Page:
is confused by the SLA arrests these many years later. "They were living
openly, right?" said Rudd, who now teaches at a community college in New
Prosecutors say there is nothing suspicious about the arrests now. They say
the investigation of Sara Jane Olson in connection with a plot to blow up
Los Angeles police cars provided new evidence on the 1975 Carmichael bank
However it came about, Rudd is right. William and Emily Harris were not
hiding in some bunker or donning sunglasses when they went to the market.
Hoping their radical pasts had receded in the cultural rearview mirror,
along with the mod shirt and white man's Afro that William Harris once
sported, they had settled into numbingly normal lives.
Emily Harris, now known as Emily Montague, lived on a quiet street in
Altadena and worked as a computer analyst. Her former husband has worked as
a private detective in San Francisco and at times as an investigator for
the district attorney's office. He was driving his two sons to school when
he was arrested for a robbery that netted $15,000 and took the life of
Myrna Opsahl, who had been depositing church receipts during the 1975 robbery.
Fellow defendant Michael Bortin has owned a hardwood flooring business in
Portland, Ore., for 20 years. His sister-in-law, Olson, married a doctor
and lived as a Midwestern housewife while on the lam for more than two
decades. Olson, who was sentenced Jan. 18 to 20 years to life for her role
in the police car bomb plot, will also face murder charges in connection
with Opsahl's death.
Even though Patricia Hearst wrote a book implicating the four defendants in
the robbery, three Sacramento County district attorneys felt there was not
enough evidence to file charges. But after Sept. 11, some say, things changed.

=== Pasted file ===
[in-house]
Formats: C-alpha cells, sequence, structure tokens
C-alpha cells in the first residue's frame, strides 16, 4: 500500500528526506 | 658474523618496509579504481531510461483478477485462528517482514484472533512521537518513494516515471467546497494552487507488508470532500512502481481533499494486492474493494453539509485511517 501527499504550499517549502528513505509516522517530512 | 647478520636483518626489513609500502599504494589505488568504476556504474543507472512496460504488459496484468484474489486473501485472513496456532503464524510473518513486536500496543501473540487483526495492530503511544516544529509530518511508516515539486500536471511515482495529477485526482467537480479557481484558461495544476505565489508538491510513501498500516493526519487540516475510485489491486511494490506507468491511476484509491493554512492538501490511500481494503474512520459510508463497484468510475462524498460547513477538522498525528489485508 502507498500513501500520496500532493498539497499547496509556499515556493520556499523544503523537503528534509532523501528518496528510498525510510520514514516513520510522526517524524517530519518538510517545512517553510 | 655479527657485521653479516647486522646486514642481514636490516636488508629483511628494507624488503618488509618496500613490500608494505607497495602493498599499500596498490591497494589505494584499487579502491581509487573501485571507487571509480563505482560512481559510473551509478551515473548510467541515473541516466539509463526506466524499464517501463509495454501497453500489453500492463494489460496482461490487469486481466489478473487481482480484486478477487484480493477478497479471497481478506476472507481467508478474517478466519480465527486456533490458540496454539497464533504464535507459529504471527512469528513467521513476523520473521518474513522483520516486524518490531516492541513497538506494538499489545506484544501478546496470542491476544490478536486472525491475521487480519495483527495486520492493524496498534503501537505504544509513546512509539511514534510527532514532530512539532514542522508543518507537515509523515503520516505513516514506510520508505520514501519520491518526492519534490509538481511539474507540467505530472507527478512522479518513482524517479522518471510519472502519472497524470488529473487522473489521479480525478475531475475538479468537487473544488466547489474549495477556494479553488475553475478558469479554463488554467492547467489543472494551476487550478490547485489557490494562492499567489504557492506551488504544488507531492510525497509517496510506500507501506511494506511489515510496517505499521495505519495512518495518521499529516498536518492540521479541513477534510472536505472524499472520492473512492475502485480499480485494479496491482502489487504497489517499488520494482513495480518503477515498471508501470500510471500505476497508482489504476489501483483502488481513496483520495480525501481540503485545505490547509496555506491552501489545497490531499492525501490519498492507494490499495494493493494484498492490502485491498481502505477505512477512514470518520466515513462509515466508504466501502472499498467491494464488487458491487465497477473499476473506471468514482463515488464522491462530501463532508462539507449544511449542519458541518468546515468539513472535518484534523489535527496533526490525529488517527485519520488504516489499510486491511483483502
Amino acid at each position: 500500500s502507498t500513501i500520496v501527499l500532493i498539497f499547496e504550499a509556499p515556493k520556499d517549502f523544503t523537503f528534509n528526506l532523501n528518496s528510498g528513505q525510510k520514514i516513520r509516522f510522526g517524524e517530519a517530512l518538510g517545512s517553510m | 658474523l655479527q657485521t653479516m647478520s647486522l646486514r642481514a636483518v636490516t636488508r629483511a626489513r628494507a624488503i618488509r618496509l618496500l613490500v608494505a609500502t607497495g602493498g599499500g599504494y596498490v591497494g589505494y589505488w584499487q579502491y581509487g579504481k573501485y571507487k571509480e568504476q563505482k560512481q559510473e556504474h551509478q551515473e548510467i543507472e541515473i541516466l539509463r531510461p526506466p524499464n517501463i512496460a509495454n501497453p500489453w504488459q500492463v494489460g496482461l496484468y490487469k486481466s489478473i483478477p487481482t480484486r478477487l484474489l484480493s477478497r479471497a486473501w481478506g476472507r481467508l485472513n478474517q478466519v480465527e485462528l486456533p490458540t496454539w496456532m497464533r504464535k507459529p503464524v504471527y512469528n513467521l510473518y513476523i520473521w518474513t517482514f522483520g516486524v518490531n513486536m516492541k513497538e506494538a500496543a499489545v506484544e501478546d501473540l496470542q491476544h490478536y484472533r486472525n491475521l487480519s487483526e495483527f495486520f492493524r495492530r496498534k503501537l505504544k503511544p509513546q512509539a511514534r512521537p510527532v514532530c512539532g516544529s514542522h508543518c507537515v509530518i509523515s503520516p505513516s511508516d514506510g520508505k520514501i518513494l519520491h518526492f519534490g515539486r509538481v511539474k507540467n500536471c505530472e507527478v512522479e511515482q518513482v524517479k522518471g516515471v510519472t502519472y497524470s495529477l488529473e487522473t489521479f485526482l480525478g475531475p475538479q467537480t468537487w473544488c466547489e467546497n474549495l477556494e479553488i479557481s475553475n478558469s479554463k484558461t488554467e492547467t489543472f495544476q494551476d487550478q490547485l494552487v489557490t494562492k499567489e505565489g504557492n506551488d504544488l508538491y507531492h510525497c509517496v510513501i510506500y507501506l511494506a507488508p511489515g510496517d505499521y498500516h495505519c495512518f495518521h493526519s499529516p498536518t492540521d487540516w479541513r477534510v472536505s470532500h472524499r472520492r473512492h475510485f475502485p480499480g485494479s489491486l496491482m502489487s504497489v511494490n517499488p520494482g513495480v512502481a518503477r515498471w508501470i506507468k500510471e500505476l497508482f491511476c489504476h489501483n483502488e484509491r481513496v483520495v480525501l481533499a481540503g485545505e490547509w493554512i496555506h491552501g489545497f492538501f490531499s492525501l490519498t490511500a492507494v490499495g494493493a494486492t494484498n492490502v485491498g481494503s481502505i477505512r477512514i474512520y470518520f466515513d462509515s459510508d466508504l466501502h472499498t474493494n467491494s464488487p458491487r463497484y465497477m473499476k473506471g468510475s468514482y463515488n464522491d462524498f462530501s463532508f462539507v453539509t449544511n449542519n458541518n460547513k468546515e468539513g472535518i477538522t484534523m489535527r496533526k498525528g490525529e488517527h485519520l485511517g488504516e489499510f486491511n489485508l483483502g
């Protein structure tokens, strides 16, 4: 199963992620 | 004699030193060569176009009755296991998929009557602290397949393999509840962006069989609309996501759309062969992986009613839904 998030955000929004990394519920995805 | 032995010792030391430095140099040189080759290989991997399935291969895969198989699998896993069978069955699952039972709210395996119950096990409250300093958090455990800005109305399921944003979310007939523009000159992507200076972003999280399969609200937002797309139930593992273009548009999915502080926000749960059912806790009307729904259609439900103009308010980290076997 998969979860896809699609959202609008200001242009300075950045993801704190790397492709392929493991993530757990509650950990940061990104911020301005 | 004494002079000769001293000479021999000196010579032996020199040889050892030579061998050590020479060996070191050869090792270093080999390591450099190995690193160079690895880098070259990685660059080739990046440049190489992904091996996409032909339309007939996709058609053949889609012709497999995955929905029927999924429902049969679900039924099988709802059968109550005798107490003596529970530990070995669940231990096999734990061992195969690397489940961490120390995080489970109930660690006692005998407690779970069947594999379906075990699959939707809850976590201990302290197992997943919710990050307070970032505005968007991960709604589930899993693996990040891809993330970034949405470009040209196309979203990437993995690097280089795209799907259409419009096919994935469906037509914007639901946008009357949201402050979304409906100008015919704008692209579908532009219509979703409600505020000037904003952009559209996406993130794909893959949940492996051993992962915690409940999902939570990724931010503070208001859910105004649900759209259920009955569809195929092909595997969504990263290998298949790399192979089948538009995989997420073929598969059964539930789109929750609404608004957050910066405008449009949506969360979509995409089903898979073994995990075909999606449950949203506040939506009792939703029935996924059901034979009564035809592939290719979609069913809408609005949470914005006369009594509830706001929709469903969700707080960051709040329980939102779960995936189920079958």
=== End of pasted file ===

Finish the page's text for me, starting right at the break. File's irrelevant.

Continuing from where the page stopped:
"The difference is being attacked in your own country changes everything,"
said Buttny, a founder of the Students for a Democratic Society chapter in
Boulder. "I feel absolutely helpless," he said. "There is a huge fishing
expedition going on."
Buttny attended the 1969 Flint, Mich., "War Council" that led members of
the Weathermen group to go into hiding. They later resurfaced as the
bomb-making Weather Underground. Buttny said he dropped out of radical
politics after being arrested 15 times during demonstrations. The next
arrest, he felt, would bring a long prison sentence.
"One of our slogans," he said, "was to bring the war home. By that we meant
agitating to stop the Vietnam War. As soon as I saw [the attacks on the
World Trade Center] that phrase popped into my mind."
If Osama bin Laden brought war to America, Buttny thinks he is suffering
the collateral damage. He is a deputy to Santa Barbara County Supervisor
Gail Marshall, who is now embroiled in a recall movement launched by people
questioning her--and Buttny's--patriotism. Critics accuse her of opposing a
salute to the flag at a community meeting, which she denies.
As the war of words escalated in Santa Barbara County, Buttny's old FBI
file surfaced. It said Buttny trained in guerrilla warfare methods abroad
with the goal of infiltrating government. He denies planning to overthrow
the government, but he admits he once liked to joke that he'd accomplished
his secret mission by going to work for the county. He's not laughing any
more. "I find myself with e-mails and phone calls being careful" what he
says. "I don't joke about something that might be taken the wrong way."
Measured against the horror of Sept. 11, some of the violence in the late
'60s and early '70s seems almost quaint, but at the time, the bombing of a
restroom at the Pentagon shocked "Laugh In"-era America.